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SN~ (~6) lff 2It 3k_~ , 5 ",,x_J {b)

SN~ (~6) lff 2It 3k_~ , 5 ",,x_J {b)

lemmas. 150 Our proof is

lemmas. 150 Our proof is very similar to that of Theorem 4.21 in [1]. We break the proof into two Lemma 4.3 Let X E S and suppose Z is a cyclic subgroup of G such that (1) [ZI = IX]; and (2) H(Z) = X. Iet T1, 7"2 be tonal subgroups of G o contained in C(Z). Suppose that T1 × Z and T2 x Z are X-mazimal. Then 7"1 x Z, T2 × Z are conjugate subgroups of G. Proof: It follows from our assumptions that T1, T2 C C(Z) °. Since T1 × Z, 7"2 x Z axe X-maximal, 7'1, 7"2 axe maximal tort in C(Z) °. Hence, T1 and T2 axe conjugate subgroups of C(Z) °. That is, there exists t 6 C(Z) ° C G o such that tTlt -1 = T2. Since t 6 C(Z), it follows that t(T1 x Z)t -I = T2 x Z. • Lemma 4.4 Let X 6 S and K be an X-maximal subgroup of G. Let u be a topological generator of K. Suppose that u lies in the connected component G* of G. Then for every z E G*, there exists t E G O such that x E tKt -I. Proof: Consider the adjoint representation of K on L(G). Since K is abelian, K acts trivially on L(K) C L(G). Moreover, since K is X-maximal, the trivial factor of the K representation on L(G) is precisely L(K). We may therefore decompose the K represen- tation L( G) as m i=l where each ~ is a non-trivial irreducible real representation of K. Since K is abelian, dim(R) = 1,2, all i. If dim(R) = 1, the action of K on Y~ is given as multiplication by exp(2riSi(k)), where/~i : K ~ R./Z is a non-trivial homomorphism taking the values 0, 1/2. If dim(V~) = 2, the representation of K on Vi is complex and, identifying ~ with C, the action of K on Y~ is given as multiplication by exp(2riOi(k)), where 81 : K ~ tL/Z is a non-trivial homomorphism. Note that since u is a topological generator of K, we have (D) 81(u) ~ 0, i = 1,...,m. We now complete the proof of the Lemma by using the Lefschetz fixed point argument used by Adams[l] in his proof of Theorem 4.21 (op. cit). Specifically, let G* be the Lie subgroup of G generated by u and G °. Given x E G °, consider the map f : G*/K --* G°/K defined by f(u[K]) = xu[K]. To prove the lemma, it suffices to show that f has a fixed point. By the Lefschetz fixed point theorem it it is enough to prove that the Lefschtez index A(f) ~ 0. By standard homotopy arguments (see [1]), one can reduce to showing that A(]0) ~ 0, where ]0 : G)/K --' G'/H is induced from the map f0 : G ° --~ G ° given by g ~ uzu -1. The proof that A(]0) ~ 0 uses (D) and follows the corresponding computation in [1, Theorem 4.21]. We omit details. • Proof of Theorem 4.1: Let IHI = p and choose Ul,UZ E G such that Ki = K~ x Zi, where Zi is generated by ul, i = 1,2. If Z1 ~ Z2, it follows by Lemma 4.4 that there exists t E G o such that u2 E tKlt -1. Suppose u2 = tfilt -1, fil E IQ. Then fil has order p and K1 is generated by K ° and ill. Hence K1 is conjugate to tK°t -1 x Z2. Now apply Lemma 4.3. • Definition 4.5 Let H e S(G). We define r~G,H) to be the dimension of an H-maximal subgroup of G.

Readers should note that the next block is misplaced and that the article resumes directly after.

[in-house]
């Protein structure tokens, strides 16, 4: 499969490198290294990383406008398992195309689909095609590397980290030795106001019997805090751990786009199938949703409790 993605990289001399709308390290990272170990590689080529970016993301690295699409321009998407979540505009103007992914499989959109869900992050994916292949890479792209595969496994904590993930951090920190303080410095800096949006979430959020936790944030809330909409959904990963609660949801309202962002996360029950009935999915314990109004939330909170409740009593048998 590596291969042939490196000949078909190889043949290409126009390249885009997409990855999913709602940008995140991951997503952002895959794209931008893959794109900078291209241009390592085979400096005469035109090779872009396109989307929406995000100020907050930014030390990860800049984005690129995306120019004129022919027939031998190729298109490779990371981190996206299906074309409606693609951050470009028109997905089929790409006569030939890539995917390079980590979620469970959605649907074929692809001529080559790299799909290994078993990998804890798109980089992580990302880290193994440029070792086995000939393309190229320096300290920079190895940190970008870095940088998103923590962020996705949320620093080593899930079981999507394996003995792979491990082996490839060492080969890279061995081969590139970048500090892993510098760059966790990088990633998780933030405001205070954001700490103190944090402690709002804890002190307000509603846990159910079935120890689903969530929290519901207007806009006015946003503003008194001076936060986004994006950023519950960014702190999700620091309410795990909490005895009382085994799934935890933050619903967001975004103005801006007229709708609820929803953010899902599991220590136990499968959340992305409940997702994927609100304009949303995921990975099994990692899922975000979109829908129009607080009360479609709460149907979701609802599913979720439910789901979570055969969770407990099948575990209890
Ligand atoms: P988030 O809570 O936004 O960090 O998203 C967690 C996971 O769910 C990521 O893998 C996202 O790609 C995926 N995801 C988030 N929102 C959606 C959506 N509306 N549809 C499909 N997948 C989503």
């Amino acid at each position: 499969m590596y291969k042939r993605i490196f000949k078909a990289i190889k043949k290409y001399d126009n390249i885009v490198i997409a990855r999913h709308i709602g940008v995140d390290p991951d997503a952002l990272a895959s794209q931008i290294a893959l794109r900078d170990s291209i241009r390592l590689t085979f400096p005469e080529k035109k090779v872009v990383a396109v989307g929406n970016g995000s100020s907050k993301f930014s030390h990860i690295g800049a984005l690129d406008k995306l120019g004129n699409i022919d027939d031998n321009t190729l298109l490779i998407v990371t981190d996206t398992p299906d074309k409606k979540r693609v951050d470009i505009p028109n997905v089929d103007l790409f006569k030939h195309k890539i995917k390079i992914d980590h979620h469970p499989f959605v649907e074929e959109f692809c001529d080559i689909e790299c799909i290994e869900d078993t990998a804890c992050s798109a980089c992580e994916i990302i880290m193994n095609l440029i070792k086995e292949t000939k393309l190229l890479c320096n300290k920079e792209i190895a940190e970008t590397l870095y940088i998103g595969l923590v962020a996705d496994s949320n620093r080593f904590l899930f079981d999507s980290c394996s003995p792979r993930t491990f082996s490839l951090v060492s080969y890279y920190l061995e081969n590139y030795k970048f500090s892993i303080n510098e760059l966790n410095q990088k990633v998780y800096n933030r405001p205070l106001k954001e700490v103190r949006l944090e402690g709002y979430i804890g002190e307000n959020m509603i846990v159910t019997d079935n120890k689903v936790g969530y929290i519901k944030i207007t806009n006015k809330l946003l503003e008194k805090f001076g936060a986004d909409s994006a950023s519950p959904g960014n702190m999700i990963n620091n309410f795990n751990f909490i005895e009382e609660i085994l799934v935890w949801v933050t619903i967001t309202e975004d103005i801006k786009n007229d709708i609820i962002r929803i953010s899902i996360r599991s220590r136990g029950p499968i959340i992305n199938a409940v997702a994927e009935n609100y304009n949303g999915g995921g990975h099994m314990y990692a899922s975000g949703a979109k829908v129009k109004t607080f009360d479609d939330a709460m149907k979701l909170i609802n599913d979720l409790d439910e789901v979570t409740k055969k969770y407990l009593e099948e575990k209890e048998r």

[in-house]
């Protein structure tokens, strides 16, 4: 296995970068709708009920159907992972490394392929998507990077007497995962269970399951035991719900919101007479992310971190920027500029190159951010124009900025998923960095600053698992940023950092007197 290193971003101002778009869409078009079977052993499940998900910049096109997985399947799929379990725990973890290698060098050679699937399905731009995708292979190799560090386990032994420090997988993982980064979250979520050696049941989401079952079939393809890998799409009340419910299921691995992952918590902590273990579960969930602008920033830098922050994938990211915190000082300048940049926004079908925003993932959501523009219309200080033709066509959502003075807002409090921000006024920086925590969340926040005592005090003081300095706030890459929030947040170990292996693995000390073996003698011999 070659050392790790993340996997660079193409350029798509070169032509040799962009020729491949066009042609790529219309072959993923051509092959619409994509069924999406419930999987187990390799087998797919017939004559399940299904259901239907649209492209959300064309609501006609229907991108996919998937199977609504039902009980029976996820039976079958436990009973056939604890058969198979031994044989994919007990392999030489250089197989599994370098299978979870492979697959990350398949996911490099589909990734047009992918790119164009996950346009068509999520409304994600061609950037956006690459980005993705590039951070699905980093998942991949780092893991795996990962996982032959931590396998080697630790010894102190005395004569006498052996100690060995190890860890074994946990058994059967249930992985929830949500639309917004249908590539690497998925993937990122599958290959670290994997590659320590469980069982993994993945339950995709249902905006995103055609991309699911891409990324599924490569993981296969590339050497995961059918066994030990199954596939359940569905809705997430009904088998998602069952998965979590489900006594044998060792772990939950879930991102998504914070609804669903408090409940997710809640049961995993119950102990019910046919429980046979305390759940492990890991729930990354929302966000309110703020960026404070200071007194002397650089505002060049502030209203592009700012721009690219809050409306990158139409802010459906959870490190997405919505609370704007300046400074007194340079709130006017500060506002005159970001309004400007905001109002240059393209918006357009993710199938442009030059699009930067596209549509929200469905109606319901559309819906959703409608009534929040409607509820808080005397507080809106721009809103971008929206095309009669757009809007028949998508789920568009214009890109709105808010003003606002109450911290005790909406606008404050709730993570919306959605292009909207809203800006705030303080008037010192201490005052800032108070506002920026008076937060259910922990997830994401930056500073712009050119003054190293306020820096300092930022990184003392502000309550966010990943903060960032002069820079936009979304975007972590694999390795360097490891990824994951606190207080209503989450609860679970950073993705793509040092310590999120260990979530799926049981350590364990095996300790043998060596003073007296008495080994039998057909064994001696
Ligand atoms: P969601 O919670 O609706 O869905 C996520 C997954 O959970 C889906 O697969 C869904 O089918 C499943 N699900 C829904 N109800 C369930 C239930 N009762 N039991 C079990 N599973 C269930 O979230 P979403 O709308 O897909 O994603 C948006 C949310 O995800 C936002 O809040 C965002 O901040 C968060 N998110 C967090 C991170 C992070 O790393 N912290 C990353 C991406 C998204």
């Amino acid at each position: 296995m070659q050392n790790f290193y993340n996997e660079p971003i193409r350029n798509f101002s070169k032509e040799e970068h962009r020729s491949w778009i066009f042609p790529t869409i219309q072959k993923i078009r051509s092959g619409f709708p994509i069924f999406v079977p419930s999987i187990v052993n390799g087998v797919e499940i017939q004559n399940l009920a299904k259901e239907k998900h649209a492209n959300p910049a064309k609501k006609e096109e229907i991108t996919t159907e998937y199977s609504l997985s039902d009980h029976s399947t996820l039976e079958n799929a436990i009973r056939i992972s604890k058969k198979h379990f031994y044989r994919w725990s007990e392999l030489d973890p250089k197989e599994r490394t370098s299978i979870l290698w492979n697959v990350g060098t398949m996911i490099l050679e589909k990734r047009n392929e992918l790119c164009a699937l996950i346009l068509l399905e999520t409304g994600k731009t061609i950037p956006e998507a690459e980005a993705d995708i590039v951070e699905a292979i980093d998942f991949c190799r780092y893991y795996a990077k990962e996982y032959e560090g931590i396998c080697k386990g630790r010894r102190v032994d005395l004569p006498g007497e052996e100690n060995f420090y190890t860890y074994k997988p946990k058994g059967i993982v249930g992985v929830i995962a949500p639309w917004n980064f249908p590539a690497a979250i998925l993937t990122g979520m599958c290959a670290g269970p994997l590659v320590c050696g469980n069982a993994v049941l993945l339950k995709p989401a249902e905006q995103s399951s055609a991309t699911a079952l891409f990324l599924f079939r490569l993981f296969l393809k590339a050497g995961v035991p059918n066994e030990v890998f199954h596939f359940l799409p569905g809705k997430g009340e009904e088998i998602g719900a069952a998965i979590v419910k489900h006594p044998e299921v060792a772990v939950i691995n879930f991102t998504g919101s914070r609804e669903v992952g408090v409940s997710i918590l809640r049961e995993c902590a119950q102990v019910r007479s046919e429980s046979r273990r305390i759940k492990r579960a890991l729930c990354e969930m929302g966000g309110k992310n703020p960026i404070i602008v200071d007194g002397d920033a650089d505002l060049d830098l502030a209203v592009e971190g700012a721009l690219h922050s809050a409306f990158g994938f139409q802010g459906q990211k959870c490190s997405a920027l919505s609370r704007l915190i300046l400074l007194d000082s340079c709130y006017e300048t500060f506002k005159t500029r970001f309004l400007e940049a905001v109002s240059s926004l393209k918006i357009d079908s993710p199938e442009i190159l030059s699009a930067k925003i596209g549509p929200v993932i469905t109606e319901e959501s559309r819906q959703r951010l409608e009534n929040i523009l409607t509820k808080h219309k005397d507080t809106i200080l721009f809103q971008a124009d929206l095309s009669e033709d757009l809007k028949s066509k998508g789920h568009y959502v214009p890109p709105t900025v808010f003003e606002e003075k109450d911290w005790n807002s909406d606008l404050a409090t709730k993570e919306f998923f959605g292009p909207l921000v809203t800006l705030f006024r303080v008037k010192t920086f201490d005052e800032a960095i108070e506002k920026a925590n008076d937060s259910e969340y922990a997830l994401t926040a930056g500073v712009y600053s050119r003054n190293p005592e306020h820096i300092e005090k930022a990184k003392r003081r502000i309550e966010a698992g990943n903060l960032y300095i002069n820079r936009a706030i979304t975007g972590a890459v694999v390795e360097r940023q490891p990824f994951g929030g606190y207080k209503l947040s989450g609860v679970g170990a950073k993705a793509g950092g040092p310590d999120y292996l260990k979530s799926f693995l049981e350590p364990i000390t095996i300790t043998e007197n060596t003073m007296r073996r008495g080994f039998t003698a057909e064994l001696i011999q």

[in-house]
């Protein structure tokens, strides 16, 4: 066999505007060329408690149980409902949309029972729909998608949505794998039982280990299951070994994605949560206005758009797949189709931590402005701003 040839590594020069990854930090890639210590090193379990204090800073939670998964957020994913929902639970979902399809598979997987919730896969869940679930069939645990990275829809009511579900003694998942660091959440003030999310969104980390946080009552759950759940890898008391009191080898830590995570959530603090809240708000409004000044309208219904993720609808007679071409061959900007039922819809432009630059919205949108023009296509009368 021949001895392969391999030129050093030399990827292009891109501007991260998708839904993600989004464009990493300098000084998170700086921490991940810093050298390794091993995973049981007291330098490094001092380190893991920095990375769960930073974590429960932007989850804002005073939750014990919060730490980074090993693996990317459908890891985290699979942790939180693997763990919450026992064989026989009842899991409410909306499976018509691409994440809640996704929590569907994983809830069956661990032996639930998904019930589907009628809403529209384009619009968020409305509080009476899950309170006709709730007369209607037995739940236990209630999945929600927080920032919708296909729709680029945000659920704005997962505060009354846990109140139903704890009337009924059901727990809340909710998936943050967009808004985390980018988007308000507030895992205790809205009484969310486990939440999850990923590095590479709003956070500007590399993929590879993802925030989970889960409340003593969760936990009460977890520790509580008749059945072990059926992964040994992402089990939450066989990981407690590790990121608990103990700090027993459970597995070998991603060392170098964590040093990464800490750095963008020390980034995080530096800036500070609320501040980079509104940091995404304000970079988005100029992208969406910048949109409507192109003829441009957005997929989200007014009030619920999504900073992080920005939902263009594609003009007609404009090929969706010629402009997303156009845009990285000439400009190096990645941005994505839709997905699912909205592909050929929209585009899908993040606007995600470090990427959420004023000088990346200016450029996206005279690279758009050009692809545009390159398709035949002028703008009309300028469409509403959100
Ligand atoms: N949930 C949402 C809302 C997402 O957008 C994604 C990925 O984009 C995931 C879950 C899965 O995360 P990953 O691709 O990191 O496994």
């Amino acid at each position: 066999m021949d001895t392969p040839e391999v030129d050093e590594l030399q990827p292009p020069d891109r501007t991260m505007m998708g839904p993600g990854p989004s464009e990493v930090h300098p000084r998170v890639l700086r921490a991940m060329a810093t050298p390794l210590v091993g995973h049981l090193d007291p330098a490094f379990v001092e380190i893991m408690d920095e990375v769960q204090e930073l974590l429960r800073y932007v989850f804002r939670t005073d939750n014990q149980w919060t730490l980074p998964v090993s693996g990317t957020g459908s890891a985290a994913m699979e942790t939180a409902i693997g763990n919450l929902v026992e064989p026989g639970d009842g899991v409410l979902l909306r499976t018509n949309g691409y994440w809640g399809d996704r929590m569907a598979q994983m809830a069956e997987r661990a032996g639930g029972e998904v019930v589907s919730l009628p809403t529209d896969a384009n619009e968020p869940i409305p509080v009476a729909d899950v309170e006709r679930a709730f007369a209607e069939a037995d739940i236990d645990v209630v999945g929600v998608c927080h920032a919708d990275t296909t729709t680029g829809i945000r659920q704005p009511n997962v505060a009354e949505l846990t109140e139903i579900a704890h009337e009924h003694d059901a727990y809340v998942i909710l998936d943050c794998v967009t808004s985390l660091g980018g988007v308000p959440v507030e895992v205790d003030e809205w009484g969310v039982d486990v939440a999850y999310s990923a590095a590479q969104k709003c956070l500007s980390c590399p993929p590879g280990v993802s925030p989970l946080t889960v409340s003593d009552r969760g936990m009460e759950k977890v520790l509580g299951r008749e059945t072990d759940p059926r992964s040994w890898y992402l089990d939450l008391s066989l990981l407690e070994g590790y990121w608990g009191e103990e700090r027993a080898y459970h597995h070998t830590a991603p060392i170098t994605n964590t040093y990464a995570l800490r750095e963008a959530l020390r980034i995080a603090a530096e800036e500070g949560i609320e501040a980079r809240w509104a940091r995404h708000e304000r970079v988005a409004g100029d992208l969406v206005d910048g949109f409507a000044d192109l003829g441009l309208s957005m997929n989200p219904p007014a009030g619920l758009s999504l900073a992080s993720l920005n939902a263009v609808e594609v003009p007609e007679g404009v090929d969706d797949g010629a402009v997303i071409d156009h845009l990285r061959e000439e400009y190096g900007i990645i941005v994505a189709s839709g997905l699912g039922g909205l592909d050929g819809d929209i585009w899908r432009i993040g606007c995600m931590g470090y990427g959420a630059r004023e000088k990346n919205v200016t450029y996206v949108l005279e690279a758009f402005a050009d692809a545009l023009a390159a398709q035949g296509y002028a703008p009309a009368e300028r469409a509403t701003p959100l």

151 Remark 4.3 It follows from Theorem 4.1 that rk(G, H) is well defined for all H 6 S(G). Proposition 4.1 Let H 6 S(G) be of order p. Let K be a monogenic compact abelian subgroup of G such that II(K) = H. Then 1. K ~- T r x Zr~, where q > 1 is the number of connected components of K n G °. ~. There ezists an H-mazimal subgroup A" of G with ~" D_ I(. Proof: Since K is monogenic it follows from Lemma 4.1 that K c~ T r x Zs, for some s > 0. But H(K) = H, so p divides s and (1) is proved. To prove (2), choose any//-maximal subgroup J of G. Choose a topological generator u of K. By Lemma 4.4, there exists t E G o such that u 6. tJt -1. Hence, K is contained in the//-maximal subgroup tJt -1 of G. • Example 4.1 Let G be the n-fold direct product of 0(2). Then G/G ° ~ Z~. For f. 0 < r < n, let fir(r) be the subgroup of G generated by (e, e .... ,e,s,... ,x), where ~; is any element of 0(2) \ S0(2). Then fir(r) 6. S(G), IH(r)l = 2 and rk(G, fir(r)) = n - r. Example 4.2 Let n > 2. Let us denote the non-trivial cyclic subgroup of O(n)/SO(n) by fir. Obviously fir c~ Z2. Then rk(SO(n)) if n is even rk(O(n),II) = rk(SO(n)) - 1 if n is odd 5 Equivariant dynamics on a group orbit In this section we review and extend work of Field[6, 9] and Krupa[14] on the structure of equivariant diffeomorphisms and flows on a G orbit. We start by considering the case of diffeomorphisms. Lemma 5.1 Let H be a closed subgroup of G and G act by left translations on G/H. Then 1. Every G-equivariant map f : G/tt --, G/H is smooth. 2. Diff~°G ( G/ H ) is naturally isomorphic to Diff~N(H)( N ( H) / H ). 3. Diff~G (G/H ) and Diff~N(H)(N(H)/H ) are naturally anti-isomorphic to N ( tt ) ] It. Proof: Statement 1 follows easily using the method of proof of Lemma 2.1. State- ment 2 is trivial. Suppose f E Diff~G(G/H ). Then f([H]) = 9[H], for some g E N(H). Clearly, g[H] E N(H)/H depends only on f and not on the particular choice of g 6 N(H). Conversely, if g 6 N(H) and we define f([H]) = g[H], f extends uniquely to a G-equlvariant diffeomorphism of G/H. These constructions define a natural bijection between Diff~°G(G/H) and N(H)/H. It is easy to verify that this bijection is an anti- isomorphism of groups. • Given f 6 Di/]~G (G/H ) and x 6 G/H, define Ol(x ) = closure{f"(z)ln > 0}

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